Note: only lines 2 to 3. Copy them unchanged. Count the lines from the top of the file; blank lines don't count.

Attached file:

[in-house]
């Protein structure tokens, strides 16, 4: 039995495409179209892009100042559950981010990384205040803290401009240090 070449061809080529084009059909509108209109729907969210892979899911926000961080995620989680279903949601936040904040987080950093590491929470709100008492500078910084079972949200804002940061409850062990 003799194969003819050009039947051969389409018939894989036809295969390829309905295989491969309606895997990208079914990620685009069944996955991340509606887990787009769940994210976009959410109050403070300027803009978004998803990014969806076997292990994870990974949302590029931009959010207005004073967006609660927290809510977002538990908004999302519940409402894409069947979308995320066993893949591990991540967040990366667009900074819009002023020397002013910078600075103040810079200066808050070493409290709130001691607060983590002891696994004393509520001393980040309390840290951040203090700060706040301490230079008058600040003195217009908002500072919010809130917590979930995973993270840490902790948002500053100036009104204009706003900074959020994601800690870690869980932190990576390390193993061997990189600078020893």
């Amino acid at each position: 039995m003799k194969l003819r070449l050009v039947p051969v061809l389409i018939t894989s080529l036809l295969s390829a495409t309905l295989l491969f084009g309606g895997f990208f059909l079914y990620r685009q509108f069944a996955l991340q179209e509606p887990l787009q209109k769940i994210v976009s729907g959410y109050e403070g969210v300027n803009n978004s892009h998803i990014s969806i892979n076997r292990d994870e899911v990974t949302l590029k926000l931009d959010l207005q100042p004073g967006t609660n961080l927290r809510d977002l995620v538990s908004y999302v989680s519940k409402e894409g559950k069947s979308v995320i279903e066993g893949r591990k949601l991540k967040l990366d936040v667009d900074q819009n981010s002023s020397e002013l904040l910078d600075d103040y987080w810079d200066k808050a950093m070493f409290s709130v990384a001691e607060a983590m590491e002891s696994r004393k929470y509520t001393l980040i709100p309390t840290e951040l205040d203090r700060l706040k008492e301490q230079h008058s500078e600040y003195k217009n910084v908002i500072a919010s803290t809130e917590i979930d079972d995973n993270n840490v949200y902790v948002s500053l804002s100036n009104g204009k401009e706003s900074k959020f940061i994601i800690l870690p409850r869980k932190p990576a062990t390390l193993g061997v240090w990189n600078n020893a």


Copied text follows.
């Protein structure tokens, strides 16, 4: 039995495409179209892009100042559950981010990384205040803290401009240090 070449061809080529084009059909509108209109729907969210892979899911926000961080995620989680279903949601936040904040987080950093590491929470709100008492500078910084079972949200804002940061409850062990 003799194969003819050009039947051969389409018939894989036809295969390829309905295989491969309606895997990208079914990620685009069944996955991340509606887990787009769940994210976009959410109050403070300027803009978004998803990014969806076997292990994870990974949302590029931009959010207005004073967006609660927290809510977002538990908004999302519940409402894409069947979308995320066993893949591990991540967040990366667009900074819009002023020397002013910078600075103040810079200066808050070493409290709130001691607060983590002891696994004393509520001393980040309390840290951040203090700060706040301490230079008058600040003195217009908002500072919010809130917590979930995973993270840490902790948002500053100036009104204009706003900074959020994601800690870690869980932190990576390390193993061997990189600078020893």
């Amino acid at each position: 039995m003799k194969l003819r070449l050009v039947p051969v061809l389409i018939t894989s080529l036809l295969s390829a495409t309905l295989l491969f084009g309606g895997f990208f059909l079914y990620r685009q509108f069944a996955l991340q179209e509606p887990l787009q209109k769940i994210v976009s729907g959410y109050e403070g969210v300027n803009n978004s892009h998803i990014s969806i892979n076997r292990d994870e899911v990974t949302l590029k926000l931009d959010l207005q100042p004073g967006t609660n961080l927290r809510d977002l995620v538990s908004y999302v989680s519940k409402e894409g559950k069947s979308v995320i279903e066993g893949r591990k949601l991540k967040l990366d936040v667009d900074q819009n981010s002023s020397e002013l904040l910078d600075d103040y987080w810079d200066k808050a950093m070493f409290s709130v990384a001691e607060a983590m590491e002891s696994r004393k929470y509520t001393l980040i709100p309390t840290e951040l205040d203090r700060l706040k008492e301490q230079h008058s500078e600040y003195k217009n910084v908002i500072a919010s803290t809130e917590i979930d079972d995973n993270n840490v949200y902790v948002s500053l804002s100036n009104g204009k401009e706003s900074k959020f940061i994601i800690l870690p409850r869980k932190p990576a062990t390390l193993g061997v240090w990189n600078n020893a």